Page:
Around the World in 80 Plates: Maple Syrup of the American Northeast

Long before colonists landed their boats from Europe, the Indigenous Peoples of the First Nations harvested the sap from the maple trees of what is now Canada and the New England region of the United States. Maple syrup is like the tomato, squash, and corn plants; native to the North American continent and if not for the Indigenous Peoples of the First Nations caring for the trees and sharing what they knew, we might never have known about it today!

The tradition was passed from generation to generation among the indigenous people, and as the maple moon rose each Spring, the harvest of Maple tree sap began, and the method of gathering, boiling, sharing syrup was shared with early European settlers, and it is still harvested in much the same way.

In Anishinaabe (ann-ish-abby) oral history, maple sap comes with a lesson from Nanabozho (the Original Man)1. Robin Wall Kimmerer, member of the Potawatomi Nation, writes about Nanabozho’s teachings in her book, Braiding Sweetgrass.1 According to the book, people became obsessed with the sweet and plentiful syrup and forgot to care for the rest of the land and in response, Nanabozho dilutes the syrup with water.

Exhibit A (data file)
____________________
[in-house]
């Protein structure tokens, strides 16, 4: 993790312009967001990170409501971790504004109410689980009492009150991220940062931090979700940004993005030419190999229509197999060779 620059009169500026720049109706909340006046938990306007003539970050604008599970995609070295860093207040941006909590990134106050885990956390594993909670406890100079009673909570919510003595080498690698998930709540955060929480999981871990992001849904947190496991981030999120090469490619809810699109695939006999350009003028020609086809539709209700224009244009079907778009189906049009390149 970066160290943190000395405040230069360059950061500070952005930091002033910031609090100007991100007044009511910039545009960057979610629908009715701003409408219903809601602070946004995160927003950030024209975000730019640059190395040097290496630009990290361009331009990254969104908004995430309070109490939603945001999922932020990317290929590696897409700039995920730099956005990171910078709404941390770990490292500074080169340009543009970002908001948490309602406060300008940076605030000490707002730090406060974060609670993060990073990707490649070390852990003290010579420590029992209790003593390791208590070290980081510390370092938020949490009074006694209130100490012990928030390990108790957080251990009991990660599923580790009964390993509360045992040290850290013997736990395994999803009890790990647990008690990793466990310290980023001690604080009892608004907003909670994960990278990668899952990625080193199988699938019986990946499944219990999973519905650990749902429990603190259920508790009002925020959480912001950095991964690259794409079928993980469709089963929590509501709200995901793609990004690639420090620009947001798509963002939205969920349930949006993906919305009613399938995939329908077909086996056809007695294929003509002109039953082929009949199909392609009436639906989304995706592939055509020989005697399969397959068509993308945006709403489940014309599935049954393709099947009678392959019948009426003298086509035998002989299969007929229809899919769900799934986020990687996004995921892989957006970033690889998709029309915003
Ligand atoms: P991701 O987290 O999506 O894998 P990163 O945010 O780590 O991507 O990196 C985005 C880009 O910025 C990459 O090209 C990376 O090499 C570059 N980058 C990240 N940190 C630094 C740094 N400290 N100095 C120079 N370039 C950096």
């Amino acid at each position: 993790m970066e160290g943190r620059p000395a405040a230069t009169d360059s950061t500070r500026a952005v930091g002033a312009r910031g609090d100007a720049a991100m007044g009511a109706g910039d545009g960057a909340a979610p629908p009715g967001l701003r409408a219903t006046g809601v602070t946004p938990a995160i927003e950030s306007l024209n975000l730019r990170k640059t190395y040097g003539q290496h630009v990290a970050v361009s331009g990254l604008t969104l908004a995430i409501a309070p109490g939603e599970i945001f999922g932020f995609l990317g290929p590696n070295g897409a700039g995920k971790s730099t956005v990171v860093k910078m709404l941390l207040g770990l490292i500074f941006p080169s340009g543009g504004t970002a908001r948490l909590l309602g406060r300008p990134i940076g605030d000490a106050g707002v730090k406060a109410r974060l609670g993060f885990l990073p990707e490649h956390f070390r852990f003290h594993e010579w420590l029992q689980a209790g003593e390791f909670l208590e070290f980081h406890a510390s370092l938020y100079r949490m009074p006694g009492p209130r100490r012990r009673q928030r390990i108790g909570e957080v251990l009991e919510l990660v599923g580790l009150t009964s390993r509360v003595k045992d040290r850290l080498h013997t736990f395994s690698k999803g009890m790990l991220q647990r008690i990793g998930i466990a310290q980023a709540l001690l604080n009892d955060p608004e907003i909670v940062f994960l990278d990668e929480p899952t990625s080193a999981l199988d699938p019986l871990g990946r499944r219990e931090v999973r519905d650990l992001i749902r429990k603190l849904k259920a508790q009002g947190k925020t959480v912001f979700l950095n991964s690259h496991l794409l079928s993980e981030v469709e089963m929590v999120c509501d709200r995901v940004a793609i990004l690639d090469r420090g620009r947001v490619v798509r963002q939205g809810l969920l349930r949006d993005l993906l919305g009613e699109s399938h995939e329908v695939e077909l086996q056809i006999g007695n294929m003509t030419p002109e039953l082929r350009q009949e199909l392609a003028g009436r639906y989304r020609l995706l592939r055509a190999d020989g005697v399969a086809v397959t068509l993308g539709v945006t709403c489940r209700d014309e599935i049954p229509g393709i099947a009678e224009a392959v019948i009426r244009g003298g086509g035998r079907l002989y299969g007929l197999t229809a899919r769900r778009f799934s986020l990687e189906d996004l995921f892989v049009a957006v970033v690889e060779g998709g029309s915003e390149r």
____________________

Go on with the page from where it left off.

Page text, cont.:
“Today, maple sap flows like a stream of water with only a trace of sweetness to remind the people both of possibility and of responsibility [ . . . ] we participate in its transformation. It is our work, and our gratitude, that distills the sweetness,” Wall Kimmerer writes.1

In the spring, taps and buckets are carefully put on the maple tree so that some of the sap rising from the roots of the tree can be collected. Harvesters have to be very careful to only take a little from the tree so that it can still get enough sap to grow! Then the watery sap is taken to a sugar shack and boiled to concentrate the sugar and flavor. It goes from 5% sugar to 66%!

Although the sap is collected in the spring, the rich taste of maple syrup is enjoyed all year long, and especially in the fall with toasted nuts, roasted squash and brussels sprouts, and in holiday desserts.

An easy way to add maple syrup to your day without getting too much sweetness in is to make a crunchy granola to add to your breakfast or after school snack! Try this yummy fall recipe today.

Resources:

1-https://the-peak.ca/2021/06/food-for-thought-the-rich-indigenous-history-of-maple-syrup/

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